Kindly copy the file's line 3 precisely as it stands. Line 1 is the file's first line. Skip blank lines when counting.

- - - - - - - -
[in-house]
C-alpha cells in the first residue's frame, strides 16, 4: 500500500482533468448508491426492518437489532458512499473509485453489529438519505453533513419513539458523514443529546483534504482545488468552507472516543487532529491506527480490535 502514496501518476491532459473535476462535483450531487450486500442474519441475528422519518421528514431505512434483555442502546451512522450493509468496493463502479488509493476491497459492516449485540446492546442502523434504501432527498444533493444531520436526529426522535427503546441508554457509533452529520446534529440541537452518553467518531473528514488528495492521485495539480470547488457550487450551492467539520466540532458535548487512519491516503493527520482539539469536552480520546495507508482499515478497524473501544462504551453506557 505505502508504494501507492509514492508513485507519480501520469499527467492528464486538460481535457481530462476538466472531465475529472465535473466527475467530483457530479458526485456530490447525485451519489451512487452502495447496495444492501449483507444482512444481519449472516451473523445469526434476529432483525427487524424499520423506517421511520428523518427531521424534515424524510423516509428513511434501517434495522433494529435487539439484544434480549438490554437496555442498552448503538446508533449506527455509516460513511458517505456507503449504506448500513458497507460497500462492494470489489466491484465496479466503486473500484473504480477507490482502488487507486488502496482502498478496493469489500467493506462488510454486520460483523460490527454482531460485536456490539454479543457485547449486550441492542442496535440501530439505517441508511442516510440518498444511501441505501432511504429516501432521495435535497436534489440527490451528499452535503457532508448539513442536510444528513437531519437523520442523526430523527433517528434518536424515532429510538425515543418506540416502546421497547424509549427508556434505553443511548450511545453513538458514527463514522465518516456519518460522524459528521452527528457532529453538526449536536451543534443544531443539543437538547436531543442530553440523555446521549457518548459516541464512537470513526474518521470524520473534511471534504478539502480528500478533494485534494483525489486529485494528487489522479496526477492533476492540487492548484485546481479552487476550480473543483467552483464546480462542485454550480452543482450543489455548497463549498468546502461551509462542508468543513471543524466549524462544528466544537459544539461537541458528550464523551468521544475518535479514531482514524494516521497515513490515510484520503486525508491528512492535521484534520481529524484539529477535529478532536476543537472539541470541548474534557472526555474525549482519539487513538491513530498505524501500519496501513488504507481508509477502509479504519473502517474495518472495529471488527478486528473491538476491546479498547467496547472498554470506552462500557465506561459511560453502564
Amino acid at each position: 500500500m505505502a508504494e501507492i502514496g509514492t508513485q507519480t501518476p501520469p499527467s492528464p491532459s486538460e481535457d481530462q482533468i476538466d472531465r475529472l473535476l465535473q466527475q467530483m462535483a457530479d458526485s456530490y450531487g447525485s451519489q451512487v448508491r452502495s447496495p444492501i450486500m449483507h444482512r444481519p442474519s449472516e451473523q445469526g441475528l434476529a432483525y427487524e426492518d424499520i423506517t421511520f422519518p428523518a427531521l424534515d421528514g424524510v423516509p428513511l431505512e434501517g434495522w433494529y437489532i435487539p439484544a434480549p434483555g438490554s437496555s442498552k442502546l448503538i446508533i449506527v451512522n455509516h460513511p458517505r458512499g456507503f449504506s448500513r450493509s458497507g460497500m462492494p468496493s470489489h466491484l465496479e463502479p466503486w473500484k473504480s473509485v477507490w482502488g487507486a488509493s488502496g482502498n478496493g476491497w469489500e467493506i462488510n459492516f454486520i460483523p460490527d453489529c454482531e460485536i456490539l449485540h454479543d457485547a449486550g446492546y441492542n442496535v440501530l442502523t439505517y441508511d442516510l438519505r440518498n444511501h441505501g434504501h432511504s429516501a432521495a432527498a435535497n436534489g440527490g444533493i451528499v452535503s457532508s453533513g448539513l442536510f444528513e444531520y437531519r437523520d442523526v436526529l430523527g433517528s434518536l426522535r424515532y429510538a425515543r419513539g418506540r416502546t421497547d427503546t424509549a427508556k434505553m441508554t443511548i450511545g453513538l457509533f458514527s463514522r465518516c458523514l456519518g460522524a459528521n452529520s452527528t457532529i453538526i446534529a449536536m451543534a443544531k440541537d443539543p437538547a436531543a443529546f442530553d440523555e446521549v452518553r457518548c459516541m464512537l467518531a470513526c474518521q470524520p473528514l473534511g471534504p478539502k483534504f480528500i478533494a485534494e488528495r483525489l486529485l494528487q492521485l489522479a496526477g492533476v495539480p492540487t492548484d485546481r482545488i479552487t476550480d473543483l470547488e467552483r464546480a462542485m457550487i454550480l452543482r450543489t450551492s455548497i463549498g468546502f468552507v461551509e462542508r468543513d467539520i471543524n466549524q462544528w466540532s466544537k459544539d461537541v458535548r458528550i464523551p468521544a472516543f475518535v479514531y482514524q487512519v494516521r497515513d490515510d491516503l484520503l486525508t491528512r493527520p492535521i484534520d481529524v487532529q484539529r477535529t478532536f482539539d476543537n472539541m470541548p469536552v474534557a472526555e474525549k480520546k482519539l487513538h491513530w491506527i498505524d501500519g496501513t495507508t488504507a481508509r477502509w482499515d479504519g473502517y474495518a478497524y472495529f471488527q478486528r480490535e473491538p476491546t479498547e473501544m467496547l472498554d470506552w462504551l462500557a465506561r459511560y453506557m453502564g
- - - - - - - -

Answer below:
Amino acid at each position: 500500500m505505502a508504494e501507492i502514496g509514492t508513485q507519480t501518476p501520469p499527467s492528464p491532459s486538460e481535457d481530462q482533468i476538466d472531465r475529472l473535476l465535473q466527475q467530483m462535483a457530479d458526485s456530490y450531487g447525485s451519489q451512487v448508491r452502495s447496495p444492501i450486500m449483507h444482512r444481519p442474519s449472516e451473523q445469526g441475528l434476529a432483525y427487524e426492518d424499520i423506517t421511520f422519518p428523518a427531521l424534515d421528514g424524510v423516509p428513511l431505512e434501517g434495522w433494529y437489532i435487539p439484544a434480549p434483555g438490554s437496555s442498552k442502546l448503538i446508533i449506527v451512522n455509516h460513511p458517505r458512499g456507503f449504506s448500513r450493509s458497507g460497500m462492494p468496493s470489489h466491484l465496479e463502479p466503486w473500484k473504480s473509485v477507490w482502488g487507486a488509493s488502496g482502498n478496493g476491497w469489500e467493506i462488510n459492516f454486520i460483523p460490527d453489529c454482531e460485536i456490539l449485540h454479543d457485547a449486550g446492546y441492542n442496535v440501530l442502523t439505517y441508511d442516510l438519505r440518498n444511501h441505501g434504501h432511504s429516501a432521495a432527498a435535497n436534489g440527490g444533493i451528499v452535503s457532508s453533513g448539513l442536510f444528513e444531520y437531519r437523520d442523526v436526529l430523527g433517528s434518536l426522535r424515532y429510538a425515543r419513539g418506540r416502546t421497547d427503546t424509549a427508556k434505553m441508554t443511548i450511545g453513538l457509533f458514527s463514522r465518516c458523514l456519518g460522524a459528521n452529520s452527528t457532529i453538526i446534529a449536536m451543534a443544531k440541537d443539543p437538547a436531543a443529546f442530553d440523555e446521549v452518553r457518548c459516541m464512537l467518531a470513526c474518521q470524520p473528514l473534511g471534504p478539502k483534504f480528500i478533494a485534494e488528495r483525489l486529485l494528487q492521485l489522479a496526477g492533476v495539480p492540487t492548484d485546481r482545488i479552487t476550480d473543483l470547488e467552483r464546480a462542485m457550487i454550480l452543482r450543489t450551492s455548497i463549498g468546502f468552507v461551509e462542508r468543513d467539520i471543524n466549524q462544528w466540532s466544537k459544539d461537541v458535548r458528550i464523551p468521544a472516543f475518535v479514531y482514524q487512519v494516521r497515513d490515510d491516503l484520503l486525508t491528512r493527520p492535521i484534520d481529524v487532529q484539529r477535529t478532536f482539539d476543537n472539541m470541548p469536552v474534557a472526555e474525549k480520546k482519539l487513538h491513530w491506527i498505524d501500519g496501513t495507508t488504507a481508509r477502509w482499515d479504519g473502517y474495518a478497524y472495529f471488527q478486528r480490535e473491538p476491546t479498547e473501544m467496547l472498554d470506552w462504551l462500557a465506561r459511560y453506557m453502564g